You know what?  I’m not really sure where I was going with this blog.  I really thought it was going to be interesting or profound in some way, kind of like Cormic McCarthy’s book The Road.  Unfortunately, I’m not a talented or established author, and this blog has been incredibly boring.  Maybe next time I will go back to writing about my day.  Or, I could right more about the schools, frustrations about my placement, gender issues, how crazy town is… Or you might like to hear about the safari, which was pretty cool… Please feel free to let me know what you would like to hear about before I rant about something again.

I guess the funny thing is that the road was really interesting to me when I first got to Moshi, and, while it still is now, it’s just part of life.  Now, that is not to say I still don’t get excited to wave to the little kids, or watch in amazement as a women carries a huge bunch of bananas on her head, but it is simply life.  Different that in America, yes.  I can’t tell you how much I miss the serenity of the CVNP.  But it is just simply other people going about their lives and doing their best to make a living.  Going down the road, I don’t remark on the level of poverty here.  A house is a house, whether it is made out of bricks or dirt.  A home is anywhere you want it to be, as long as you fill it with love.  I can’t really speak of what should and should not be done here in regards to technology or leisure and business activities in comparison with first world countries.  Adding huge TVs, fancy cars, and sky-high terminals just wouldn’t seem quite right to me.  The culture includes both beauty and ugliness.  Tourist love to go visit the Masai (a native tribe) for their simplicity and long-held traditions, but at the same time, their ways are completely unjust and crude.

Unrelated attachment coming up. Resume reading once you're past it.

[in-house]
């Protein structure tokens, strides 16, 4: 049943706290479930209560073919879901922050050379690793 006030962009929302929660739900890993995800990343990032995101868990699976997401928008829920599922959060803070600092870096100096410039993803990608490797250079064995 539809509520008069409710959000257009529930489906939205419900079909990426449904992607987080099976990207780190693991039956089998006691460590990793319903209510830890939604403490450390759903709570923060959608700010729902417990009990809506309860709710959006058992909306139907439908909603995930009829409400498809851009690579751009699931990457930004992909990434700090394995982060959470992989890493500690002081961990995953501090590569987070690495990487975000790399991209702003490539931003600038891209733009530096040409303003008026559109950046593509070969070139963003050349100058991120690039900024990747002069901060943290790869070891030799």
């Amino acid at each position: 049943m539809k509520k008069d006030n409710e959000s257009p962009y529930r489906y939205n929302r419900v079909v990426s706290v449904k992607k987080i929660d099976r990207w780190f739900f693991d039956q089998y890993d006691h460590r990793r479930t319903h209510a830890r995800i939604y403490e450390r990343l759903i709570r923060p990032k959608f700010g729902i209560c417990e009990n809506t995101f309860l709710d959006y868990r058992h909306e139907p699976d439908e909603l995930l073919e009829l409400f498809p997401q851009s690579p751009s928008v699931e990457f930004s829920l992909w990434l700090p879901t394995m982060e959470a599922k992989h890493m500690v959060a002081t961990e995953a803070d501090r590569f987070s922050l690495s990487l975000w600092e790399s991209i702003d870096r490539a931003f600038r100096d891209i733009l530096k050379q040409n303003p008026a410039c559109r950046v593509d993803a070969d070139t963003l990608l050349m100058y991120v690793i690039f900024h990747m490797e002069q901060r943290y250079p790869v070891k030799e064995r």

Is it possible to have the best of two worlds?
The main issues to be conquered all start with education (just like in the US).  From there, things move on to health and gender equality issues.  There’s a lot needs to be changed, and a lot that…well maybe doesn’t.  I guess I really don’t know.  Again, there is really no point to this blog… maybe you should just check out some of the pictures on Facebook.